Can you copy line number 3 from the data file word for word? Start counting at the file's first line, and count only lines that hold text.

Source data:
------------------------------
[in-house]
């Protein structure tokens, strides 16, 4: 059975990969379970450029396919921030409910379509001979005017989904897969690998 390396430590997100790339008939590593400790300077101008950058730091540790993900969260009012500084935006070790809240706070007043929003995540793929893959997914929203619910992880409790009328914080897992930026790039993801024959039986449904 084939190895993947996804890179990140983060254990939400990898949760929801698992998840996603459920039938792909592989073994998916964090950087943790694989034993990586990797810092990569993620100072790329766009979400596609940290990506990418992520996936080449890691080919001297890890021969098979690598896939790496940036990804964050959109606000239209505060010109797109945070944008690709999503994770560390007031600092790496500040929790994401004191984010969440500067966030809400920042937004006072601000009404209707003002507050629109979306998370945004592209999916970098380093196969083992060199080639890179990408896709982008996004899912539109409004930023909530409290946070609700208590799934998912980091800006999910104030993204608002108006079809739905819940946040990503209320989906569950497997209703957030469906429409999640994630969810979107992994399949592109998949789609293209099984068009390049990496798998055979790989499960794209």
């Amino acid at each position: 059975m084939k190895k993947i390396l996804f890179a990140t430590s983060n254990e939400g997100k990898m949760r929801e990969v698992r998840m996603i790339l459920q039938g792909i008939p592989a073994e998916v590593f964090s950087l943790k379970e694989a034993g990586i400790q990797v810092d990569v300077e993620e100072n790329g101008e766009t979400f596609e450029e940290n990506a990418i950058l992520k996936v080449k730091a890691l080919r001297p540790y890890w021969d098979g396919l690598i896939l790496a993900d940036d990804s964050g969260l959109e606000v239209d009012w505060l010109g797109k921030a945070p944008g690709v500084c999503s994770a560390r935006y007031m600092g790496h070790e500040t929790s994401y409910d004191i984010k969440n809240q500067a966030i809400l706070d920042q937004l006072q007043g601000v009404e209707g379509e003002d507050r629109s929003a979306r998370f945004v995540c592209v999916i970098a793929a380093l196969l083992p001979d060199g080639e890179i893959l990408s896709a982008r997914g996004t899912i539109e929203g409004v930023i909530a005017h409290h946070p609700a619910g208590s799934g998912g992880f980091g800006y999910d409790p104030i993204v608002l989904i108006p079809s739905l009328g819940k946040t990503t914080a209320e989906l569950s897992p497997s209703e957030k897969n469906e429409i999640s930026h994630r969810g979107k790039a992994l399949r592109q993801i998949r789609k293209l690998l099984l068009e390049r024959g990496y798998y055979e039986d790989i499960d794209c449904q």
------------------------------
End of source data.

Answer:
């Amino acid at each position: 059975m084939k190895k993947i390396l996804f890179a990140t430590s983060n254990e939400g997100k990898m949760r929801e990969v698992r998840m996603i790339l459920q039938g792909i008939p592989a073994e998916v590593f964090s950087l943790k379970e694989a034993g990586i400790q990797v810092d990569v300077e993620e100072n790329g101008e766009t979400f596609e450029e940290n990506a990418i950058l992520k996936v080449k730091a890691l080919r001297p540790y890890w021969d098979g396919l690598i896939l790496a993900d940036d990804s964050g969260l959109e606000v239209d009012w505060l010109g797109k921030a945070p944008g690709v500084c999503s994770a560390r935006y007031m600092g790496h070790e500040t929790s994401y409910d004191i984010k969440n809240q500067a966030i809400l706070d920042q937004l006072q007043g601000v009404e209707g379509e003002d507050r629109s929003a979306r998370f945004v995540c592209v999916i970098a793929a380093l196969l083992p001979d060199g080639e890179i893959l990408s896709a982008r997914g996004t899912i539109e929203g409004v930023i909530a005017h409290h946070p609700a619910g208590s799934g998912g992880f980091g800006y999910d409790p104030i993204v608002l989904i108006p079809s739905l009328g819940k946040t990503t914080a209320e989906l569950s897992p497997s209703e957030k897969n469906e429409i999640s930026h994630r969810g979107k790039a992994l399949r592109q993801i998949r789609k293209l690998l099984l068009e390049r024959g990496y798998y055979e039986d790989i499960d794209c449904q």